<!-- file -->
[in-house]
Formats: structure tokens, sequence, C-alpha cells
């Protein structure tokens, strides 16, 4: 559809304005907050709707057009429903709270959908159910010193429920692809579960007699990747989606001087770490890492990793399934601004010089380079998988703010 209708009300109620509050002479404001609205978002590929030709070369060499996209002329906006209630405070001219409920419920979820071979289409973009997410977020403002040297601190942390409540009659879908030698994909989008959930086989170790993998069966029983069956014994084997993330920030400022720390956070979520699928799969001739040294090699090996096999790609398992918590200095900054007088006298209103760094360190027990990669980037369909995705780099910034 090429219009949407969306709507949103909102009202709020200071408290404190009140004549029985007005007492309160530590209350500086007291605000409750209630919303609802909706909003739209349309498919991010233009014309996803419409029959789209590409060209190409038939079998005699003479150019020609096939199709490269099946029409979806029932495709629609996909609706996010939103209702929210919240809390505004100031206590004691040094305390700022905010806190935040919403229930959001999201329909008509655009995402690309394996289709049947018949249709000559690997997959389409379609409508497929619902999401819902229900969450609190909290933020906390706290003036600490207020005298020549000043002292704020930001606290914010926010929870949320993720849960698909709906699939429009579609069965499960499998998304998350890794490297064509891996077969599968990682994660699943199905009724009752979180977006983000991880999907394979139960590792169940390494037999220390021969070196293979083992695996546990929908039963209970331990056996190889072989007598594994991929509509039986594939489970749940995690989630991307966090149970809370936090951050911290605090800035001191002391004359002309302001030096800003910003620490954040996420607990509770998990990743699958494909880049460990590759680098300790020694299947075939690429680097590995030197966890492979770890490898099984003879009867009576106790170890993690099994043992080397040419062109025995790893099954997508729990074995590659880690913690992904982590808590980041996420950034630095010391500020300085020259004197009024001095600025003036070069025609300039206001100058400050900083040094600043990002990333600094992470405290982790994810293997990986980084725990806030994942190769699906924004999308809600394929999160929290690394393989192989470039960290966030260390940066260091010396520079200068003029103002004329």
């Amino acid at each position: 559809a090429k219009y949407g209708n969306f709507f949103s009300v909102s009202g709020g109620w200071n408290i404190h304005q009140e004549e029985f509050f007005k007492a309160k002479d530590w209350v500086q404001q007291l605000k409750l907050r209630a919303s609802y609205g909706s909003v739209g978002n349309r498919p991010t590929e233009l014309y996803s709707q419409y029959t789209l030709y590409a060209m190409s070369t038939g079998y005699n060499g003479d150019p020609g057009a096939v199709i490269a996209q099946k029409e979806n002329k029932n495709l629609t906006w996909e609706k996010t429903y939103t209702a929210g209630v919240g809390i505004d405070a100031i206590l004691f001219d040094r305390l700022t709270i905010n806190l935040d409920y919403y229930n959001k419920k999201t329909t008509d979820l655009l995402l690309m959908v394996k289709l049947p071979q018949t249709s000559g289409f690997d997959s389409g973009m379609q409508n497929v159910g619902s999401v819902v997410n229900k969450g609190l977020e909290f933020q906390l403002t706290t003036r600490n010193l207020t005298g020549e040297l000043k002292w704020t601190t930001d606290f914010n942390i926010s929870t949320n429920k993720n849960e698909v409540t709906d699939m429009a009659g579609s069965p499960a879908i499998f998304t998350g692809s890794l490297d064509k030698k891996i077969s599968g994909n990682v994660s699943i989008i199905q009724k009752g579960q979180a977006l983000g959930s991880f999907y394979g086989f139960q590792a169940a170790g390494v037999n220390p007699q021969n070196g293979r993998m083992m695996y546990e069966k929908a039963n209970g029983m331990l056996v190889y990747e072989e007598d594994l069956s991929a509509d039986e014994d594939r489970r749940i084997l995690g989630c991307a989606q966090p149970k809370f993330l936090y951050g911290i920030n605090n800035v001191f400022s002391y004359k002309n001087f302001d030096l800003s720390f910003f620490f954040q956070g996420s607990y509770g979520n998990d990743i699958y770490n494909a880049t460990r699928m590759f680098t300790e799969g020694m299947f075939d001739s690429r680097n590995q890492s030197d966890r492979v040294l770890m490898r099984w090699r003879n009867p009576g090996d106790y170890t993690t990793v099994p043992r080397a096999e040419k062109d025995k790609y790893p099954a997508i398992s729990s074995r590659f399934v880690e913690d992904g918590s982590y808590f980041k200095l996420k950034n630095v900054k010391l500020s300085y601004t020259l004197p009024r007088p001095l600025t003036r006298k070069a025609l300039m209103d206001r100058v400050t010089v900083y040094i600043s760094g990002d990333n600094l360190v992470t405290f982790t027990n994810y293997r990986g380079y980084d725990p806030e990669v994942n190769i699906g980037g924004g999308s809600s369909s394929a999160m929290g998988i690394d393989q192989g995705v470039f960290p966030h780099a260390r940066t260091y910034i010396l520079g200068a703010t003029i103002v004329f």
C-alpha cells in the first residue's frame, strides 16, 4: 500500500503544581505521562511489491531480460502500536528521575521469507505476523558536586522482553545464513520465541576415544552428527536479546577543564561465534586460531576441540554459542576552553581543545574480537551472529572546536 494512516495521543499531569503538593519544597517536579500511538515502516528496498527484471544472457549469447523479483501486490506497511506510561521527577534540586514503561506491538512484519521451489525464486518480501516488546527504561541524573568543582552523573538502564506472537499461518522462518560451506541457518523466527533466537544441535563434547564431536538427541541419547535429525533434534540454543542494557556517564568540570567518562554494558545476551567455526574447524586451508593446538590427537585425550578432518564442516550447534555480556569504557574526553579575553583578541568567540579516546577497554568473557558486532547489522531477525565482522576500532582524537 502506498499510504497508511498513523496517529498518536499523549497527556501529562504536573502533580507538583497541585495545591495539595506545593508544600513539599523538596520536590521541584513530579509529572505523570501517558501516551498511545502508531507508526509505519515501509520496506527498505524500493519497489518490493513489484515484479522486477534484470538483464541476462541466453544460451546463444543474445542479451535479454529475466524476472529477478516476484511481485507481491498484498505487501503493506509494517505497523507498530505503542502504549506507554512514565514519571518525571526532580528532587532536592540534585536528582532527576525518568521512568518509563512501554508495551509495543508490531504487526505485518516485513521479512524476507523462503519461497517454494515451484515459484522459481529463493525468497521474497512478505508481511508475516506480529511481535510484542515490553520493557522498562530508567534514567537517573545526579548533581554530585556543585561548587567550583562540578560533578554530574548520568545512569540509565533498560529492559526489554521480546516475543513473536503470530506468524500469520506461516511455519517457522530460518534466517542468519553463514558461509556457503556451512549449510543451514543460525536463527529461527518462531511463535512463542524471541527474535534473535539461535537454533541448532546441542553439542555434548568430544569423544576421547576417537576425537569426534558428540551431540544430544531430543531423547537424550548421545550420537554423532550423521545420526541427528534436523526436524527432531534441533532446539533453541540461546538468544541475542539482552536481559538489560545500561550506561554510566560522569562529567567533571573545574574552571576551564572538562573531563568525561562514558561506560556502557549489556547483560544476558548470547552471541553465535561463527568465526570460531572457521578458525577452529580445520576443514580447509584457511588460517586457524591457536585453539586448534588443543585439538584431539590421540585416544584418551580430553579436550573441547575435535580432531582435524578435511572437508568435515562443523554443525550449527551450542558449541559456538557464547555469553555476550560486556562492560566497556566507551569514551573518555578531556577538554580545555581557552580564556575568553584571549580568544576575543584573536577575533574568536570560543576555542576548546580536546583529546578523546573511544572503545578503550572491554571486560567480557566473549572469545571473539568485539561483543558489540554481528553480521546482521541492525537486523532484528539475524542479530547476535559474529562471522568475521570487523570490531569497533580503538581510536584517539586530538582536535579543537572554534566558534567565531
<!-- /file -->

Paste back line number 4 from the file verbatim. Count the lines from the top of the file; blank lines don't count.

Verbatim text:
């Amino acid at each position: 559809a090429k219009y949407g209708n969306f709507f949103s009300v909102s009202g709020g109620w200071n408290i404190h304005q009140e004549e029985f509050f007005k007492a309160k002479d530590w209350v500086q404001q007291l605000k409750l907050r209630a919303s609802y609205g909706s909003v739209g978002n349309r498919p991010t590929e233009l014309y996803s709707q419409y029959t789209l030709y590409a060209m190409s070369t038939g079998y005699n060499g003479d150019p020609g057009a096939v199709i490269a996209q099946k029409e979806n002329k029932n495709l629609t906006w996909e609706k996010t429903y939103t209702a929210g209630v919240g809390i505004d405070a100031i206590l004691f001219d040094r305390l700022t709270i905010n806190l935040d409920y919403y229930n959001k419920k999201t329909t008509d979820l655009l995402l690309m959908v394996k289709l049947p071979q018949t249709s000559g289409f690997d997959s389409g973009m379609q409508n497929v159910g619902s999401v819902v997410n229900k969450g609190l977020e909290f933020q906390l403002t706290t003036r600490n010193l207020t005298g020549e040297l000043k002292w704020t601190t930001d606290f914010n942390i926010s929870t949320n429920k993720n849960e698909v409540t709906d699939m429009a009659g579609s069965p499960a879908i499998f998304t998350g692809s890794l490297d064509k030698k891996i077969s599968g994909n990682v994660s699943i989008i199905q009724k009752g579960q979180a977006l983000g959930s991880f999907y394979g086989f139960q590792a169940a170790g390494v037999n220390p007699q021969n070196g293979r993998m083992m695996y546990e069966k929908a039963n209970g029983m331990l056996v190889y990747e072989e007598d594994l069956s991929a509509d039986e014994d594939r489970r749940i084997l995690g989630c991307a989606q966090p149970k809370f993330l936090y951050g911290i920030n605090n800035v001191f400022s002391y004359k002309n001087f302001d030096l800003s720390f910003f620490f954040q956070g996420s607990y509770g979520n998990d990743i699958y770490n494909a880049t460990r699928m590759f680098t300790e799969g020694m299947f075939d001739s690429r680097n590995q890492s030197d966890r492979v040294l770890m490898r099984w090699r003879n009867p009576g090996d106790y170890t993690t990793v099994p043992r080397a096999e040419k062109d025995k790609y790893p099954a997508i398992s729990s074995r590659f399934v880690e913690d992904g918590s982590y808590f980041k200095l996420k950034n630095v900054k010391l500020s300085y601004t020259l004197p009024r007088p001095l600025t003036r006298k070069a025609l300039m209103d206001r100058v400050t010089v900083y040094i600043s760094g990002d990333n600094l360190v992470t405290f982790t027990n994810y293997r990986g380079y980084d725990p806030e990669v994942n190769i699906g980037g924004g999308s809600s369909s394929a999160m929290g998988i690394d393989q192989g995705v470039f960290p966030h780099a260390r940066t260091y910034i010396l520079g200068a703010t003029i103002v004329f």